Pinoy-style spaghetti can pose greater safety risks if…

By: Emme Rose Santiagudo

The Department of Health–Center for Health Development (DOH-CHD) in Western Visayas again reminded the public to be wary of food safety amid Christmas parties and social gatherings this holiday season.

DOH-6 warned the Ilonggos to cook and handle well food served during Christmas parties, especially those that spoil quickly.

Caroline Tumabotabo regional nurse coordinator of DOH 6 said that spaghetti, Filipinos’ all-time favorite Christmas dish, pose food safety risks because of its ingredients such as cheese and pasta.

Ang spaghetti number one gakapan-os because of the ingredients parehos sang carbohydrates sa noodles. Dali mapan-os ang cheese kag ang cream nga ginagamit,” she said in a press conference Thursday.

Compared to Italian spaghetti, Filipino’s famous sweet style spaghetti spoil faster, according to DOH-6 Health Education and Promotion Officer (HEPO) III Darlene Antonette dela Peña.

Aside from cheese and other milk-based products that are used in cooking sweet-style spaghetti, Dela Peña said heat when the food is transported also hastens spoilage.

“Huge factor man ang heat kay gina-transport magkadto sa tropical country kag ang handling sang spaghetti would add up sang high cases of food poisoning,” she said.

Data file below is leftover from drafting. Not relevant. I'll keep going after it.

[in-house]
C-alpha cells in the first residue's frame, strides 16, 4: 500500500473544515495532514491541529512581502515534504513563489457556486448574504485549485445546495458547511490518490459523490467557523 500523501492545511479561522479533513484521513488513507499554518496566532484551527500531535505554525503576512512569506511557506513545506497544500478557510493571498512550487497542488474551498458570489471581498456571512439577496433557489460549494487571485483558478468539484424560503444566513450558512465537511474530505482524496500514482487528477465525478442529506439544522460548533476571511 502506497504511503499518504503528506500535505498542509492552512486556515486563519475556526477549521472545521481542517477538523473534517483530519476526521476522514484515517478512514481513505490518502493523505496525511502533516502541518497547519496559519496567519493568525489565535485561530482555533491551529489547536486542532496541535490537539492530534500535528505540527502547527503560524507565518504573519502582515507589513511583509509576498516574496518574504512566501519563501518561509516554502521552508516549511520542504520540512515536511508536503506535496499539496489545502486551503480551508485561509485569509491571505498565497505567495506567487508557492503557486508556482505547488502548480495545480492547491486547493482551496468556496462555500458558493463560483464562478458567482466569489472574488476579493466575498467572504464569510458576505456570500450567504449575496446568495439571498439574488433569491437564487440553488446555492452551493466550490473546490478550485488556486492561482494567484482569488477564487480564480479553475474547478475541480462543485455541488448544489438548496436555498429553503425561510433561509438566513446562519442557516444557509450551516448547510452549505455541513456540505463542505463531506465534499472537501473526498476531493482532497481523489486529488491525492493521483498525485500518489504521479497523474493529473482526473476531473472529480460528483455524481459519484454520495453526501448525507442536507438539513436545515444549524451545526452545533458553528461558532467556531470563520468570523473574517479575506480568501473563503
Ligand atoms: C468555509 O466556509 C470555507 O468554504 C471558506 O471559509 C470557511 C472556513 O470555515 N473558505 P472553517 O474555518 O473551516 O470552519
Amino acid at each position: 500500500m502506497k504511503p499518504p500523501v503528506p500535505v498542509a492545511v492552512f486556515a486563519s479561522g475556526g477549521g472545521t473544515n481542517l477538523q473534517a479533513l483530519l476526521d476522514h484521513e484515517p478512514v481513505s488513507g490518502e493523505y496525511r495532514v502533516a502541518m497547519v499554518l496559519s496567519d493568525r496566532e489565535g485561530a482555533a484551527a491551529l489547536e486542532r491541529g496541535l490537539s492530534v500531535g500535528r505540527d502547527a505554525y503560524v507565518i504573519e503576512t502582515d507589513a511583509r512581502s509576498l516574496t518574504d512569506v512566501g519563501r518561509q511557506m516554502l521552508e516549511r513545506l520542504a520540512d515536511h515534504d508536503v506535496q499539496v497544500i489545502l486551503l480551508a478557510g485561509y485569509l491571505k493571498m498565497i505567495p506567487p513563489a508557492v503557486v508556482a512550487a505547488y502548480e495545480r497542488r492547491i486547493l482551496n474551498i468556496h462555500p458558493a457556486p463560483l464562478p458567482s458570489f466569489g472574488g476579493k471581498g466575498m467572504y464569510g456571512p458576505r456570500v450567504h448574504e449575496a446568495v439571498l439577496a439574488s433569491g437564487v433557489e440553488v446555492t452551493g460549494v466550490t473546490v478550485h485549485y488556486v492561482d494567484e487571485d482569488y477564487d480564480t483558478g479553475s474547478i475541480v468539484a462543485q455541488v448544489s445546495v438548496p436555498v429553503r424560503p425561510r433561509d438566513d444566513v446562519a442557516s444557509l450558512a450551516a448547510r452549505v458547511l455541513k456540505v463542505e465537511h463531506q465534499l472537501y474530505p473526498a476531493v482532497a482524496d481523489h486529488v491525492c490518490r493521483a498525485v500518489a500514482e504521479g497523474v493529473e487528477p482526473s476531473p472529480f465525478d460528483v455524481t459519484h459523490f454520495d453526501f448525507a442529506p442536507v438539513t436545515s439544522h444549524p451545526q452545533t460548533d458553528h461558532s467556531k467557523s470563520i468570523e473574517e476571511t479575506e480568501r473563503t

In December this year, the health department recorded 59 cases of food poisoning in Bago, Negros Occidental because of spoiled spaghetti.

Eleven of the victims were admitted in the hospital but were already discharged, Tumabotabo added.

DOH-6 recorded a total of 274 cases of food poisoning in the region so far in 2019.

For this reason, the health department warned the Ilonggos to ensure that food serve in the holidays are safe by following these tips:

  • keep clean and wash your hands before handling food often;
  • wash and sanitize all surfaces and equipment used for food preparation separate meat, poultry seafood from other foods;
  • use separate equipment and utensils such as knives and cutting boards for handling raw foods;
  • cook thoroughly; and
  • keep food at safe temperatures and use safe water and raw materials.

Tumabotabo said the public should monitor the signs and symptoms of food poisoning such as stomach ache, migraine, dizziness, and vomiting.

Kon mag-exihibit symptoms like nagasakit tiyan, observe naton kon magsuka, dal-on dayon sa hospital,” she explained.

She said food poisoning can be fatal, especially when the patients suffer from dehydration due to vomiting.

According to DOH 6, approximately 1.8 million children in developing countries, including the Philippines died from diarrhea caused by microbiological agents, mostly from food and water.